top of page

Discovering La Palma: La Cruces de Malpique

Get ready to embark on our next adventure! La Palma is a mesmerizing island with a unique combination of volcanic wonders, breathtaking dive sites, and tranquil coastal beauty. Join us as we delve into the enchanting world beneath the waves and discover the hidden treasures that await beneath the surface.

La Palma, also known as "La Isla Bonita" or the beautiful island, boasts a rich volcanic history that has shaped its remarkable landscape. Formed by intense volcanic activity, this captivating island emerged from the depths of the Atlantic Ocean. The recent eruption, which occurred on 19th September 2021, left a profound impact on the island and captured the world's attention. While the eruption brought destruction, it also revealed the island's raw power and resilience. Witnessing the aftermath of the eruption is a humbling experience that reminds us of nature's awe-inspiring forces.

In the southern depths of La Palma lies a captivating underwater treasure - the dive site known as "Las Cruces de Malpique." With a rich history dating back to the 16th century and a unique memorial, this location offers divers an unforgettable experience amidst a remarkable lava landscape and a thriving submarine world. Let's dive into the enthralling tale of Malpique and the underwater graveyard that captivates both history enthusiasts and adventure seekers alike.

The Origins: A Tragic Tale of Martyrs

To truly understand the significance of the underwater memorial at Malpique, we must journey back to the year 1570, a time when pirates roamed the treacherous waters between Madeira and the Canary Islands. It was during this tumultuous period that the vessel Santiago, captained by Inácio de Azevedo, along with 39 Jesuit friars, embarked on their fateful journey to La Palma.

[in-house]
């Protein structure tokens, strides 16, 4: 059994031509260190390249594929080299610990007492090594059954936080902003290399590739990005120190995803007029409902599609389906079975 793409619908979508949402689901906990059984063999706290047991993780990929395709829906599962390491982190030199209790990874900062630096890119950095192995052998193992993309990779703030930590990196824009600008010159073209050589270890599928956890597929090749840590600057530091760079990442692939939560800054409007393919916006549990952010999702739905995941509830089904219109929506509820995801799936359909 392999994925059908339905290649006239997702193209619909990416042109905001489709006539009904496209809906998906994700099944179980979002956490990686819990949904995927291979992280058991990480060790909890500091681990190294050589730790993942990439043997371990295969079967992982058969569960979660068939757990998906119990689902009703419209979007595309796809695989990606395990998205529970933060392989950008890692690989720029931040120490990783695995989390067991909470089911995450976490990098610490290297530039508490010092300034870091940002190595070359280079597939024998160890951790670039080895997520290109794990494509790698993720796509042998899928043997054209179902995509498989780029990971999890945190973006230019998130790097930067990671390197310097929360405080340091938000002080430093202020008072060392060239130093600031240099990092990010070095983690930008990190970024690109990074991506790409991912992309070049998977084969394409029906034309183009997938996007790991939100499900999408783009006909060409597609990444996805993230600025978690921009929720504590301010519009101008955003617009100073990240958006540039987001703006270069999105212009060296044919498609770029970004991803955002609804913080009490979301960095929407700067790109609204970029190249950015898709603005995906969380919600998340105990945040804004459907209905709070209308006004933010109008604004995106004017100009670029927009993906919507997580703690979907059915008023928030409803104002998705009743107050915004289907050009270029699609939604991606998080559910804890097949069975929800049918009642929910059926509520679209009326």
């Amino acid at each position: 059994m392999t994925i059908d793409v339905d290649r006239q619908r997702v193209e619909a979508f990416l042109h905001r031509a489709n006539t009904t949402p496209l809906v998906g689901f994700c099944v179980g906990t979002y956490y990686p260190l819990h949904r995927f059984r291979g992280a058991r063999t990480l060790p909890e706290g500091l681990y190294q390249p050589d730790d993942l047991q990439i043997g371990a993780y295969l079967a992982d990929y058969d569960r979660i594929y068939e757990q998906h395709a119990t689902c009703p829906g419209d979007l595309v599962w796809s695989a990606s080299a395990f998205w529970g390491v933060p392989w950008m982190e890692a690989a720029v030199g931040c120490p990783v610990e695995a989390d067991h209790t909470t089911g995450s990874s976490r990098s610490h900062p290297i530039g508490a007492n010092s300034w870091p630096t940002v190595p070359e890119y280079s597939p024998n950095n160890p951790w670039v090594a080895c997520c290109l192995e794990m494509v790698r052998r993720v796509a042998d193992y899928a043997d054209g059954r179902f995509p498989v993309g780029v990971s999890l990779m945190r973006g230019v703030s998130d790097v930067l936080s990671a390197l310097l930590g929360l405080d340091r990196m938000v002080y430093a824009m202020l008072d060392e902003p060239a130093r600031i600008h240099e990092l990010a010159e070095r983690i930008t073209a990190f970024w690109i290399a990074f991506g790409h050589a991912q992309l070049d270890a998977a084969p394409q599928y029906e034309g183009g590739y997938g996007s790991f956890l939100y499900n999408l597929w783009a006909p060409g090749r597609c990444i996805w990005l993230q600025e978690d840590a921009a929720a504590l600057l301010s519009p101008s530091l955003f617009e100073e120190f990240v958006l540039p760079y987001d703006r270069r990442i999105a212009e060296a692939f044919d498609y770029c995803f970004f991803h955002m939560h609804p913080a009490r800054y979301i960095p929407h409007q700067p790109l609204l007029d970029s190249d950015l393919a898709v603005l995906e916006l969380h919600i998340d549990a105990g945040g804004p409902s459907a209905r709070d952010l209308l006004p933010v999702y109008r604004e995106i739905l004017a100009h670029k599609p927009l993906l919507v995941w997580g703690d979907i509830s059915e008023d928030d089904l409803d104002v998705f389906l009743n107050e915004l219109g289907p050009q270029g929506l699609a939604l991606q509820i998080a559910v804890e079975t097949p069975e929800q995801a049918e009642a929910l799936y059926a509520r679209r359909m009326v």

Despite being aware of the dangers, the crew pressed on, determined to reach their destination. On July 15, 1570, the Santiago fell victim to ruthless pirates, led by the French corsair Jacques de Sores. In a heartless act, the corsairs captured the ship, resulting in the tragic loss of Inácio de Azevedo and his fellow friars. Their bodies were mercilessly thrown overboard, sinking to the ocean floor off Tazacorte.

In 1742, recognizing the sacrifice and martyrdom of these brave souls, Pope Benedict XIV declared them martyrs. Centuries later, in 1999, a unique and unconventional memorial was constructed in their honour - the underwater graveyard, "Las Cruces de Malpique."

The Underwater Memorial: "Las Cruces de Malpique"

Submerged 20 meters below the water's surface, "Las Cruces de Malpique" is a stunning testament to the memory of the martyrs. This mesmerizing site features 40 stone crosses, each symbolizing the life and sacrifice of one of the 39 Jesuits and their leader, Inácio de Azevedo. The underwater environment provides a serene and reflective atmosphere, making it a perfect spot for divers seeking a profound and contemplative experience.

The magical ambience of this underwater memorial extends beyond the crosses. The surrounding lava landscape adds an otherworldly dimension to the site, providing a dramatic backdrop to the submerged gravestones. The harmony of nature and history converges here, creating an unforgettable tableau for those fortunate enough to witness it.

Located between Malpique and Fuencaliente, close to the famed cave "Boca Fornalla" or "Cueva de la Palomas," the dive site at Malpique is a diver's paradise. Diving enthusiasts are in for a treat as they descend into the depths of Malpique. The lava landscape that sprawls beneath the waves creates an awe-inspiring environment, showcasing nature's raw power and beauty. As divers navigate through the submerged terrain, they are greeted by a vibrant and diverse submarine world, teeming with marine life. The underwater ecosystem boasts a rich array of fish species and other fascinating marine creatures, making it an ideal destination for underwater photography and marine observation.


Recent Posts

See All


bottom of page